We get an insight into the growing interest in high building performance in Bulgaria from Sefaira customer, Iva Delova of HomeNest. Her practice primarily designs low-energy buildings that use natural materials. She tells us how the Sefaira software is enabling her achieve ambitious sustainability goals in Bulgaria’s evolving construction industry.
1. What drives sustainability in the region?
The topic of energy efficiency is widely discussed in Bulgaria because a majority of the building stock is not energy efficient. In some cases, 60% of the total energy consumption in buildings can be attributed to waste. Compromised building systems and materials also have a negative and sometimes harmful effect on residents.
All these factors as well as the unfortunate fact that Bulgaria has topped the charts for energy waste drives the theme of sustainability in the construction industry, as it is crucial for the development of the country and for improving our quality of life.
In the last few years we’ve seen international certification systems such as BREEAM, LEED and PassivHaus enter into the Bulgarian market. In addition the regional DGNB rating has also been established.
2. Are certain aspects of sustainability & high performance design more important in Bulgaria?
The country is implementing measures to improve the energy efficiency of residential and public buildings between 2014 and 2020 in accordance with the requirements of the European Performance of Buildings Directive. (For more, see the Cleantech Bulgaria Report) There will also be a renovation and overall improvement of the urban environment.
Solutions such as “The Smart House” and “Zero Energy Buildings” are becoming more popular and many customers are interested in building with natural raw materials – such as straw, timber, stone and clay. These choices have a serious impact on the sustainability and life time of the building.
3. How do construction stakeholders approach sustainability?
Sustainability in Bulgaria is mainly approached from an energy perspective with a focus on efficiency and the use of renewable energy sources.
4. Is there a benchmark building that exemplifies sustainable architecture in the region? Are there notable architects that drive sustainability?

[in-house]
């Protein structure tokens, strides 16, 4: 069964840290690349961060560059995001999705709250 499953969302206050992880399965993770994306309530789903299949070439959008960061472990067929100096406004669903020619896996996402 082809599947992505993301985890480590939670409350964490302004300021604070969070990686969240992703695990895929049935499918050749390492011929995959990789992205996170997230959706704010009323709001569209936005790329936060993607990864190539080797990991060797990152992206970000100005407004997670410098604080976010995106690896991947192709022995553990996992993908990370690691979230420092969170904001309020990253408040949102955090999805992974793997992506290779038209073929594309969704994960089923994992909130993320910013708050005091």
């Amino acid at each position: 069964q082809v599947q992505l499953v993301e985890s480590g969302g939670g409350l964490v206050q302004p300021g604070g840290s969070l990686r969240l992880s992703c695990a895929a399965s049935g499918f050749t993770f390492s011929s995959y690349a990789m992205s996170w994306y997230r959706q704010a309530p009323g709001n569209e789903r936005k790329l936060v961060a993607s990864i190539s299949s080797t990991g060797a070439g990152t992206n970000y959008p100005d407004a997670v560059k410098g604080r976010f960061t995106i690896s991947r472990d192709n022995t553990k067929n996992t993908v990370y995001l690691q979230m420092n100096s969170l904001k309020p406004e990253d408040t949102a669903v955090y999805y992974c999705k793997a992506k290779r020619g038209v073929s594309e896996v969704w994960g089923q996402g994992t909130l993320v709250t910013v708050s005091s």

There are three BREEAM, two LEED and three DGNB certified buildings in Bulgaria, as well as a few houses with PassivHaus certification.
One of our projects, a detached family residence near Sofia, specifically aims to maximise its energy saving potential through the following strategies:
Improved Envelope performance
One of the strategies employed is the use of low cost natural materials such as straw bale walls. This renewable and locally sourced material reduces the building’s embodied carbon values and whilst its great insulation properties simultaneously improve the building’s energy efficiency. By specifying it we were able to reduce the Annual Carbon Footprint by 13% and specify a wall u-factor of 0,11W/m2K, which is close to the PassivHaus value.
Eliminate Mechanical Cooling by adding shading and leveraging natural ventilation
To achieve a comfortable temperature in the summer without using mechanical cooling, the glazed south and west facades are shaded by overhanging eaves and external blinds – reducing overheating by 16% in the summer. These measures in combination with natural ventilation provide year-round comfort in the building without the need for mechanical cooling.
Harvest 22% of total energy through Photovoltaics
Using Sefaira, we were able to find a renewable strategy that reduced Annual Energy Consumption by 18%. PVs on the southern slope of the roof will provide 1200kWh of electricity, almost 22% of the building’s total energy consumption.
Rainwater will also be harvested to reduce the consumption of potable water and consequently the utility costs.
5. What strategies most interest designers in this region?
Designers are generally interested in finding the ideal building location, improving envelope performance, reducing the overall energy demand and employing strategies such as solar energy harvesting and water efficiency.
6. What aspects of building design do you tend to focus on?
At HomeNest, we value the use of natural materials. Innovative tools such as Sefaira enable us to advance sustainable design in the region. We hope to achieve affordable zero energy and carbon neutral homes through our efforts.
7. What challenges do designers face when creating sustainable buildings?
One great challenge is to clearly communicate all aspects of sustainable design to clients — particularly demonstrating that sustainable solutions can be affordable and effective. The challenge is to justify the capital and operational costs attributed to the design by demonstrating the short and long term benefits of a high performing building. Thanks to Sefaira, we are able to effectively present various design strategies side by side to the building developer, communicate paybacks for each option, and make strategic design decisions.